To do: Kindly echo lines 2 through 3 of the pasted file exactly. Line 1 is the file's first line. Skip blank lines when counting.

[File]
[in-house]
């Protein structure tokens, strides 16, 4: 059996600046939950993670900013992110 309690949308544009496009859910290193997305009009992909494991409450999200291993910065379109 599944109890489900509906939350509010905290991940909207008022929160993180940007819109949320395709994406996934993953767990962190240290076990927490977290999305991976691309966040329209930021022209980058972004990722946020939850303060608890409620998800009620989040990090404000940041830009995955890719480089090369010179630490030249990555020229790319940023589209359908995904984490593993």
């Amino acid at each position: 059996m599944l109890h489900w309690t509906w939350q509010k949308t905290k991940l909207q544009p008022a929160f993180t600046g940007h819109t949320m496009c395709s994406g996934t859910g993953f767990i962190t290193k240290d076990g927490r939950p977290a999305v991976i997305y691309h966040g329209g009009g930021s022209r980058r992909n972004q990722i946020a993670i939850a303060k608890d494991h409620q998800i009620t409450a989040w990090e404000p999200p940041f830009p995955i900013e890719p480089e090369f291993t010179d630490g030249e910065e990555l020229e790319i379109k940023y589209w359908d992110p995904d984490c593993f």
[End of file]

């Protein structure tokens, strides 16, 4: 059996600046939950993670900013992110 309690949308544009496009859910290193997305009009992909494991409450999200291993910065379109 599944109890489900509906939350509010905290991940909207008022929160993180940007819109949320395709994406996934993953767990962190240290076990927490977290999305991976691309966040329209930021022209980058972004990722946020939850303060608890409620998800009620989040990090404000940041830009995955890719480089090369010179630490030249990555020229790319940023589209359908995904984490593993």
């Amino acid at each position: 059996m599944l109890h489900w309690t509906w939350q509010k949308t905290k991940l909207q544009p008022a929160f993180t600046g940007h819109t949320m496009c395709s994406g996934t859910g993953f767990i962190t290193k240290d076990g927490r939950p977290a999305v991976i997305y691309h966040g329209g009009g930021s022209r980058r992909n972004q990722i946020a993670i939850a303060k608890d494991h409620q998800i009620t409450a989040w990090e404000p999200p940041f830009p995955i900013e890719p480089e090369f291993t010179d630490g030249e910065e990555l020229e790319i379109k940023y589209w359908d992110p995904d984490c593993f």